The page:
U.S.-India Relations

Stephen P. Cohen
Stephen P. Cohen
Stephen P. Cohen Former Brookings Expert

June 2, 2008

Stephen Cohen joined Pragati to discuss the evolving U.S.-India relationship. Cohen commented on India as an emerging power, India’s role in Asia, and military cooperation with the United States among other issues.

You wrote your book about India being an emerging power in 2001, seven years ago. Do you have a different view today?

Yes, I’d say that the military side of that emergence is less likely than I thought it was then. I think that the Indian strategic community is hopelessly unstrategic. As long as Pakistan was the only threat it was easy, policy was on auto-pilot. When you have multiple threats (China, Pakistan), when you have opportunities, when you have America as a potential partner, potential rival, when you have a domestic security problem much larger than Pakistan or China, then it requires more careful thinking. I don’t see that emerging.

The Indian political community is too domestically focused and I can see it becoming more so. When coalition governments come to power they can’t care about strategic and military policy.

So India is going to continue to expand much faster economically than I thought it would, but it will be a limited military partner for the United States.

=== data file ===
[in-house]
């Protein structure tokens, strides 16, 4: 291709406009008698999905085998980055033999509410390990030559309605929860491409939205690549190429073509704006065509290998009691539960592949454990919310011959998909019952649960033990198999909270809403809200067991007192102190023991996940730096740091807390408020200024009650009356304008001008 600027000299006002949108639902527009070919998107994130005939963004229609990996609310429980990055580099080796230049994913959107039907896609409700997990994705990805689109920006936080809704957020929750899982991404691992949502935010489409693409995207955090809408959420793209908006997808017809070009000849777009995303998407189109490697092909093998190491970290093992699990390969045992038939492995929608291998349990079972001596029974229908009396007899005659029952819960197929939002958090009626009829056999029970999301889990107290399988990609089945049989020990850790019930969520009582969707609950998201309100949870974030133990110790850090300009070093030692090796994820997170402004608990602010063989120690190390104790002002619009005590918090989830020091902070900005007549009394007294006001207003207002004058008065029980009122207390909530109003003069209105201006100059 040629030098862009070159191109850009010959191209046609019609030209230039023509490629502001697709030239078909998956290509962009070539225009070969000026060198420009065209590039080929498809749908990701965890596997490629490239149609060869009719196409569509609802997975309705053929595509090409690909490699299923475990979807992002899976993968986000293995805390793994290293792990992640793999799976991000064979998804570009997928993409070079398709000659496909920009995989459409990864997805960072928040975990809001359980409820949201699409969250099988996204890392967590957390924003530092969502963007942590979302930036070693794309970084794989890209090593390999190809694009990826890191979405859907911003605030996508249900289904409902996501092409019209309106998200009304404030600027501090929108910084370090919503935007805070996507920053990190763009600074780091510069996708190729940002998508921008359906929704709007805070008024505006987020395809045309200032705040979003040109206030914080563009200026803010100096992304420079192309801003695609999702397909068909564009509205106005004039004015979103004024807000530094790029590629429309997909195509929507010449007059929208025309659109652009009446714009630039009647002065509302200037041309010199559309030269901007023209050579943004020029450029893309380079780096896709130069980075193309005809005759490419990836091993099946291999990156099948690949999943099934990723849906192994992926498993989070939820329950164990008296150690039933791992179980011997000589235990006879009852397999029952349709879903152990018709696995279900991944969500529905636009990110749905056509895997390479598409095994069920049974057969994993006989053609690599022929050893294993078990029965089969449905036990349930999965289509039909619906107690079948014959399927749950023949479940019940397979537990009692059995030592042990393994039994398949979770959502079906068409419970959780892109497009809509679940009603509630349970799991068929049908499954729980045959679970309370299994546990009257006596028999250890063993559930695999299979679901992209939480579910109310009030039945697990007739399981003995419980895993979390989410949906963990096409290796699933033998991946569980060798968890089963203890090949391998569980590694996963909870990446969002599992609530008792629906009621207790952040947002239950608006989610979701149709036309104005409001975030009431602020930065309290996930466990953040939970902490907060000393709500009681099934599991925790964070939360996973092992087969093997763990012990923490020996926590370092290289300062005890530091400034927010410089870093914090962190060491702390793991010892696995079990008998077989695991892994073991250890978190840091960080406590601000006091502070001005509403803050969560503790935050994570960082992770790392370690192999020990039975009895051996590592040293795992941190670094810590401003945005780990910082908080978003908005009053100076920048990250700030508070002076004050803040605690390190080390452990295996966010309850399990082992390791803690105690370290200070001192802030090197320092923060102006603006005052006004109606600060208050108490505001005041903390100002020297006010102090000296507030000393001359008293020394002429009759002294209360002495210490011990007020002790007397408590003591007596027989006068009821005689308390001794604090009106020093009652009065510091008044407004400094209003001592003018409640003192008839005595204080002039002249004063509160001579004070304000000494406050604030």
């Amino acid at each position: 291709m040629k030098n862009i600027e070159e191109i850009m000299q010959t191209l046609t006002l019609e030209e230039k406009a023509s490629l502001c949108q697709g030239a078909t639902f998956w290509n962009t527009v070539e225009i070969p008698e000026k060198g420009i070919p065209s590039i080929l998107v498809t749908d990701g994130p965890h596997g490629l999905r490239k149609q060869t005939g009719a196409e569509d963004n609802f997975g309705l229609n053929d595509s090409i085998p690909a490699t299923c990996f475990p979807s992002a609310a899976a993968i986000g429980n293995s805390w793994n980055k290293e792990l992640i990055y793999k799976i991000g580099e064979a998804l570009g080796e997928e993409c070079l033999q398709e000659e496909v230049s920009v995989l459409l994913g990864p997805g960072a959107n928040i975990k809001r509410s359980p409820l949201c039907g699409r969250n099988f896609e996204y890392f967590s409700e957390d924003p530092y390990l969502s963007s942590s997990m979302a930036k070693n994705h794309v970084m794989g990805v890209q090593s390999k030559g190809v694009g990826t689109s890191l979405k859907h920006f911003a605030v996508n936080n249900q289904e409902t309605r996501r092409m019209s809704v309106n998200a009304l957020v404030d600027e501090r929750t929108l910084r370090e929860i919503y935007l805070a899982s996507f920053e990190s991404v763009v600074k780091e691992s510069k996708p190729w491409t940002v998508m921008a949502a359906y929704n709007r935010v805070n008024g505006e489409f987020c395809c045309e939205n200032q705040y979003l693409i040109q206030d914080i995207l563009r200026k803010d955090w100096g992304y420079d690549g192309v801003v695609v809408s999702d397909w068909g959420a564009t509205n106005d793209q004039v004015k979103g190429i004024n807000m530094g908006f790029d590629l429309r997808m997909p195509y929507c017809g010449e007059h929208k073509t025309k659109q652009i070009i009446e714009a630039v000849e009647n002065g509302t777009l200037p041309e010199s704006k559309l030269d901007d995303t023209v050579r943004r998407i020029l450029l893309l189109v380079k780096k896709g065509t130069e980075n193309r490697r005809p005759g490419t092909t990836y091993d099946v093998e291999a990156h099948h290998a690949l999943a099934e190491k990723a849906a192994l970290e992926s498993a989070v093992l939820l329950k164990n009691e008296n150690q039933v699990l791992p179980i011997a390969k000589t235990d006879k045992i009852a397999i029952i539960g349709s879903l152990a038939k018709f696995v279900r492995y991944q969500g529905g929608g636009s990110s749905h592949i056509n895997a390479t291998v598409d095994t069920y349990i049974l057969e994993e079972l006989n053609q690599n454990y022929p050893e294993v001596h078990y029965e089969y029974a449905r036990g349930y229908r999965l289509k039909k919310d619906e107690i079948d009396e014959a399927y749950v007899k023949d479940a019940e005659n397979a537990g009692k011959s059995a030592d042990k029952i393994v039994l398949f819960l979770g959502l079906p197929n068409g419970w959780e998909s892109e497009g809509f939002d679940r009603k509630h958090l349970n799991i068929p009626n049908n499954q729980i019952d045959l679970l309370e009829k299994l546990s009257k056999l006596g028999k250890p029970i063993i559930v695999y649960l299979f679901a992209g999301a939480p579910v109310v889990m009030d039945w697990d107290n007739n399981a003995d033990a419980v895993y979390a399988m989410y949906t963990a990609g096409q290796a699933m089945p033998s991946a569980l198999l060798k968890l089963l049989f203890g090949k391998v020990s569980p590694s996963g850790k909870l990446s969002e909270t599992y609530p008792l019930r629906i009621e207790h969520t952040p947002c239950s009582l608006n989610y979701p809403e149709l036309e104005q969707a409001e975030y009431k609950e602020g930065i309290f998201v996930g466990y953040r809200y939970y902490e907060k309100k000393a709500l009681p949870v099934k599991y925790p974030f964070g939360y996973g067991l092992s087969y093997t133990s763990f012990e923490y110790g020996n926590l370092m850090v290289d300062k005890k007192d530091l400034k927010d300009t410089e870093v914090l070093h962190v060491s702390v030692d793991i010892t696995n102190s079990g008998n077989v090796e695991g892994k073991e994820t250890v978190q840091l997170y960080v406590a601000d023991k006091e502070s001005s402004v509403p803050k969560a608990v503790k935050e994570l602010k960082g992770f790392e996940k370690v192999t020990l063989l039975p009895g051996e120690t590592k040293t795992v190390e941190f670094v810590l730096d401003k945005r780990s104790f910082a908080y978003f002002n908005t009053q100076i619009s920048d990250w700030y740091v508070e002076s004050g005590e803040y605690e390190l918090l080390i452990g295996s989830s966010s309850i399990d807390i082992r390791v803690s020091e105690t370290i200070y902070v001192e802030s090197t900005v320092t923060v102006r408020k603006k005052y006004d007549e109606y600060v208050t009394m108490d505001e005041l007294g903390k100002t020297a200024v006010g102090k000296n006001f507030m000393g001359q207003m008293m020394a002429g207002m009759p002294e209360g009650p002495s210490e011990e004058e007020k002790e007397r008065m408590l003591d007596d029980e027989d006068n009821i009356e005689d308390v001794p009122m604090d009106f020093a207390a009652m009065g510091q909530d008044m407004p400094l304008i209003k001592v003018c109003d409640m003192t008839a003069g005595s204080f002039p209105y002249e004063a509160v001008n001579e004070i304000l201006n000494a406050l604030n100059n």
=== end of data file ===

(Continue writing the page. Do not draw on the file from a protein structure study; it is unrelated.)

It will be even more crippled by the selfinflicted wound of its dysfunctional educational system. That’s something that nobody imposed on India, that’s India’s choice.

India’s cultural power is going to grow. India has always been a cultural superpower. The bhangra is now in American high schools. And there’s Indian films. That aspect of India’s influence is going to continue to grow. And its very impressive.

How do you see the geopolitical structure of the world shaping up in the next 15 years and the next 30 years?

I’m not sure if I’d be willing to guess at that kind of future. You may have periods when some countries are very influential and some when they are not. The US would be powerful across the board, but in terms of cultural power, other countries could gain influence. Now China not going to become a cultural superpower the way India is, especially in the non-Western world, but China will certainly be an economic superpower. Japan could have a revival. It’s a world in which you are going to have one larger power, several medium powers, India will be among the medium powers. Maybe India’s net influence will be equivalent to that of Japan. Japan is a country of great economic capabilities but limited cultural and military influence.

Read the full interview »